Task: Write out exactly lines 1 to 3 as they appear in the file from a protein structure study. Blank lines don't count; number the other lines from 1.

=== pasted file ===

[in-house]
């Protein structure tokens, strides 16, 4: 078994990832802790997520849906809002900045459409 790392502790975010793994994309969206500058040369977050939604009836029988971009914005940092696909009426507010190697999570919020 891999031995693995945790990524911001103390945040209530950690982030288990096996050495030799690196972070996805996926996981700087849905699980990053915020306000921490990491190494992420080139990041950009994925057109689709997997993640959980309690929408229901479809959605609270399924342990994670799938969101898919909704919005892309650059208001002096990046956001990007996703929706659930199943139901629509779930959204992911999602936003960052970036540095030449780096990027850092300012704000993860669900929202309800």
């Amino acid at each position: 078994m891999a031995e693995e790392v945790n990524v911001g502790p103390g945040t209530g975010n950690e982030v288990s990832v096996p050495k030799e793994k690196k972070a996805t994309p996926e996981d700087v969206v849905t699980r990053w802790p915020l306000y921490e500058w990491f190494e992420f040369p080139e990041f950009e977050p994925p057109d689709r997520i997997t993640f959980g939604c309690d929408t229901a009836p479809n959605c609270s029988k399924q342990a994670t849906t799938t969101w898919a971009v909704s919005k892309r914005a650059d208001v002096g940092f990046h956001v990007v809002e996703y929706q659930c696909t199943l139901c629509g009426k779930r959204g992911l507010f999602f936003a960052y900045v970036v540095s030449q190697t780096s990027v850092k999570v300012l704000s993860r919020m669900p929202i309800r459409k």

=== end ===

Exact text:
[in-house]
């Protein structure tokens, strides 16, 4: 078994990832802790997520849906809002900045459409 790392502790975010793994994309969206500058040369977050939604009836029988971009914005940092696909009426507010190697999570919020 891999031995693995945790990524911001103390945040209530950690982030288990096996050495030799690196972070996805996926996981700087849905699980990053915020306000921490990491190494992420080139990041950009994925057109689709997997993640959980309690929408229901479809959605609270399924342990994670799938969101898919909704919005892309650059208001002096990046956001990007996703929706659930199943139901629509779930959204992911999602936003960052970036540095030449780096990027850092300012704000993860669900929202309800």
């Amino acid at each position: 078994m891999a031995e693995e790392v945790n990524v911001g502790p103390g945040t209530g975010n950690e982030v288990s990832v096996p050495k030799e793994k690196k972070a996805t994309p996926e996981d700087v969206v849905t699980r990053w802790p915020l306000y921490e500058w990491f190494e992420f040369p080139e990041f950009e977050p994925p057109d689709r997520i997997t993640f959980g939604c309690d929408t229901a009836p479809n959605c609270s029988k399924q342990a994670t849906t799938t969101w898919a971009v909704s919005k892309r914005a650059d208001v002096g940092f990046h956001v990007v809002e996703y929706q659930c696909t199943l139901c629509g009426k779930r959204g992911l507010f999602f936003a960052y900045v970036v540095s030449q190697t780096s990027v850092k999570v300012l704000s993860r919020m669900p929202i309800r459409k």